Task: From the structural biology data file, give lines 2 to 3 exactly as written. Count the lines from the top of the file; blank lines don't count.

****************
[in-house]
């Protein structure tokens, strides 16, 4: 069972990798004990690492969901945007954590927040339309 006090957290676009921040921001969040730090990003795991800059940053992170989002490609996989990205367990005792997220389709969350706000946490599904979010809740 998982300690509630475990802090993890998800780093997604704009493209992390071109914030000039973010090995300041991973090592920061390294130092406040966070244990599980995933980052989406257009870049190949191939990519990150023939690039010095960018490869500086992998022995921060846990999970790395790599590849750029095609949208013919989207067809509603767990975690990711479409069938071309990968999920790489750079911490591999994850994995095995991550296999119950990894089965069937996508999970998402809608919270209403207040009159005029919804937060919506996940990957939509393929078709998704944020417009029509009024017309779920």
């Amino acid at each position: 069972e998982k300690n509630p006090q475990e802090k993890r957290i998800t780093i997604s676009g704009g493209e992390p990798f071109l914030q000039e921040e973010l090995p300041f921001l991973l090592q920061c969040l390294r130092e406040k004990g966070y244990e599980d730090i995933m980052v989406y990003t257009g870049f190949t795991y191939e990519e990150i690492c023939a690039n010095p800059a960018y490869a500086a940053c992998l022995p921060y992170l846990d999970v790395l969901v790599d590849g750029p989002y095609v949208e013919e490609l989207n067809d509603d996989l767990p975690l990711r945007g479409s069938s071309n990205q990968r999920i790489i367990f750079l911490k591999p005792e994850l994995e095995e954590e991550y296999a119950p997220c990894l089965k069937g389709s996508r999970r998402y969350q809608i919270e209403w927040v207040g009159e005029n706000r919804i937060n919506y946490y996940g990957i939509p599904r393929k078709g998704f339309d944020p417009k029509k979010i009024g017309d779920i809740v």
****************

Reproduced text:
């Protein structure tokens, strides 16, 4: 069972990798004990690492969901945007954590927040339309 006090957290676009921040921001969040730090990003795991800059940053992170989002490609996989990205367990005792997220389709969350706000946490599904979010809740 998982300690509630475990802090993890998800780093997604704009493209992390071109914030000039973010090995300041991973090592920061390294130092406040966070244990599980995933980052989406257009870049190949191939990519990150023939690039010095960018490869500086992998022995921060846990999970790395790599590849750029095609949208013919989207067809509603767990975690990711479409069938071309990968999920790489750079911490591999994850994995095995991550296999119950990894089965069937996508999970998402809608919270209403207040009159005029919804937060919506996940990957939509393929078709998704944020417009029509009024017309779920």
């Amino acid at each position: 069972e998982k300690n509630p006090q475990e802090k993890r957290i998800t780093i997604s676009g704009g493209e992390p990798f071109l914030q000039e921040e973010l090995p300041f921001l991973l090592q920061c969040l390294r130092e406040k004990g966070y244990e599980d730090i995933m980052v989406y990003t257009g870049f190949t795991y191939e990519e990150i690492c023939a690039n010095p800059a960018y490869a500086a940053c992998l022995p921060y992170l846990d999970v790395l969901v790599d590849g750029p989002y095609v949208e013919e490609l989207n067809d509603d996989l767990p975690l990711r945007g479409s069938s071309n990205q990968r999920i790489i367990f750079l911490k591999p005792e994850l994995e095995e954590e991550y296999a119950p997220c990894l089965k069937g389709s996508r999970r998402y969350q809608i919270e209403w927040v207040g009159e005029n706000r919804i937060n919506y946490y996940g990957i939509p599904r393929k078709g998704f339309d944020p417009k029509k979010i009024g017309d779920i809740v």